I can’t believe I haven’t mentioned it yet.
It’s a question that has haunted me since I was a little kid.
If you’re a person who doesn’t know who you are or who your family is, or if you have a family member who is gay, or is trans, or has a disability, or who has a history of mental illness, you’re probably wondering if you’re really a good person to talk to.
That’s because if you’ve ever met someone with the disorder, you may have wondered if they had lied to you, too.
For me, it’s the first time I’ve ever had to explain that, but it’s also the first of many times I’ll wonder what lies lie within those words.
I was raised in a household where my parents did not support my identity.
When I was younger, I lived in a small town in the Midwest, and I lived with my parents until I was 13.
It was a rough place.
My parents had a lot of trouble with drugs and alcohol, and my older brother and I were both diagnosed with ADHD, and they kicked me out of their house and we lived on the streets.
I’m not saying that I didn’t deserve to live in a dysfunctional household, because I did.
But my family’s environment was not conducive for my success as a person, and it wasn’t conducive for me as a teenager.
The next thing I knew, I was in foster care, living in the same house as my abusive parents.
When my mom got pregnant, my father was arrested for attempted murder.
And when I got older, I got into a relationship with a guy who was my best friend, who was a teacher, who I didn’s best friend.
But we had a very different dynamic.
I had been a struggling student, and when my best friends turned to me, I would say, “I need help.”
But I didn.
I would be like, “Well, I just need to figure out who I am and who my family is.”
But for me, my family was not supportive of my self-identity.
When they knew me as transgender, they would say things like, if you tell them who you’re going to be when you grow up, they’re not going to understand.
And so I didn’ t know what to do.
I think that’s why my mom did not understand who I was until I reached a point in my life where I needed to say, I’m who I really am.
It felt like I was going to lose the person that I was, and that was a big, big deal for me.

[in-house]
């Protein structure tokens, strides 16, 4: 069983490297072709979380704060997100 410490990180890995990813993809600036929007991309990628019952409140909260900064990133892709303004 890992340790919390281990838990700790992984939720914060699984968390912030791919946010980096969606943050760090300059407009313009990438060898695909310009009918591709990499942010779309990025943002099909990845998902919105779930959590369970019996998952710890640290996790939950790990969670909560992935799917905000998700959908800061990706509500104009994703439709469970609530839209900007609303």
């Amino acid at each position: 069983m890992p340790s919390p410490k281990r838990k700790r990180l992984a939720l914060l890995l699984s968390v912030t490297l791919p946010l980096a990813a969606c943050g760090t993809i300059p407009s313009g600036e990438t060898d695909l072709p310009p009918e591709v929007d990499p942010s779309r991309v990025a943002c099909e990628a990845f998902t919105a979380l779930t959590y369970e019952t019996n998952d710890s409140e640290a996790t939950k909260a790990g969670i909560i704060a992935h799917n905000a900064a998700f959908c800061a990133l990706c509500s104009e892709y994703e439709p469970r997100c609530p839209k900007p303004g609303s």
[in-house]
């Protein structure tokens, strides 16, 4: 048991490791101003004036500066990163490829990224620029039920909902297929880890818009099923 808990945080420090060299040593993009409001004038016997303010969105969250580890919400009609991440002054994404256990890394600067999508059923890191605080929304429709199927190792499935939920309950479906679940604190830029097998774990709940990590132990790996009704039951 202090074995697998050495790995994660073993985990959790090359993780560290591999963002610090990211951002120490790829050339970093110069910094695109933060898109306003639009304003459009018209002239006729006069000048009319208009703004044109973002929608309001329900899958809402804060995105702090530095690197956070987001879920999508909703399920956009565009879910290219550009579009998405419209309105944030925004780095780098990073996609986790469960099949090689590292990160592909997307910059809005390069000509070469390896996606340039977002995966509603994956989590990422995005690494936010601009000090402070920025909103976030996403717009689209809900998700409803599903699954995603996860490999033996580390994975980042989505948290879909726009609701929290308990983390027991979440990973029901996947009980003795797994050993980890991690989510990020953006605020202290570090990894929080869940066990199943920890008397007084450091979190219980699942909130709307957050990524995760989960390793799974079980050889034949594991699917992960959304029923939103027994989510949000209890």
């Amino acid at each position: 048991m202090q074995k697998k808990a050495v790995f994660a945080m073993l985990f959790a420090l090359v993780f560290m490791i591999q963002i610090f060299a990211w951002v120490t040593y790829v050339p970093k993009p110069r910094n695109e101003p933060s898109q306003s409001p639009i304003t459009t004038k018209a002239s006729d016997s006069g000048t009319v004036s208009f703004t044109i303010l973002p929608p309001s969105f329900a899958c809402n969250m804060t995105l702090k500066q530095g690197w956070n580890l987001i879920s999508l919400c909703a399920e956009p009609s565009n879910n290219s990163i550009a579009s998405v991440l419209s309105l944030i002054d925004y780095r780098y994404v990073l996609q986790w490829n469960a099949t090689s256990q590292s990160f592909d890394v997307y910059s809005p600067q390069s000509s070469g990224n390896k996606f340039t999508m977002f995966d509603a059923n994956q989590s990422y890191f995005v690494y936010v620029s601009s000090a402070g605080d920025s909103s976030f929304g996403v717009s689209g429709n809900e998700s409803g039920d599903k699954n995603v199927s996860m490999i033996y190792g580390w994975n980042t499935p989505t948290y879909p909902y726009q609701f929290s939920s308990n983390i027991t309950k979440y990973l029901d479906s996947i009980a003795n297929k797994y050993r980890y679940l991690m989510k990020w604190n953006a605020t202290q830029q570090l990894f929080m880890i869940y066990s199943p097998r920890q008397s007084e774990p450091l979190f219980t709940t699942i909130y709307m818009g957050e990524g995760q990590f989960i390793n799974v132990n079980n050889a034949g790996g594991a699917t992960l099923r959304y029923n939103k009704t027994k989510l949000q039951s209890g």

My family was supportive of who I became.
But they were not supportive for me when I needed it the most.
They were not supporting me when they didn’t feel comfortable supporting me.
And they weren’t supportive of me when my gender expression changed.
And it was just a cycle of abuse, that cycle of abandonment, that was the cycle of who my identity was.
It wasn’t until I met a man that I really had that confidence.
And that’s how I learned to be who I wanted to be.
What I found out from my friend, my partner, was that when you know someone well, you know that they don’t need to be like me.
They don’t have to be your brother, your sister, your auntie, your neighbor, your coworker.
You don’t want them to have to live with the same family.
I learned that from my best-friend.
And from my partner.
My partner told me that if I was ever in a situation where he didn’t want to live, I should just be happy that he was happy, and he should never have to do that.
My best friend told me the same thing.
She said, “You should never be ashamed of who you have been.
You’re not the person you’ve been.
Your story is your story.
And if you ever have to make a choice about who you will be in the future, do that with your family.”
I told her, “Yeah, but if I choose to be a transgender person, that doesn’t mean that I’m gonna be happy with that.”
My best- friend, her partner, and her partner have all told me how they felt about my gender transition.
I don’t know if I’ve shared all the stories I’ve heard from them, but I’ve told all the ones that I’ve found helpful.
And I’ve learned that when people tell me that I should be proud of who they are, they mean it.
They’re not trying to be mean.
They really want to be able to live authentically.
They want to feel like their identity is recognized.
I told my best partner that I am proud of what I’m doing.
I am doing this because I love who I’ve been and I want to do this because it will give me the confidence to live the life that I want. I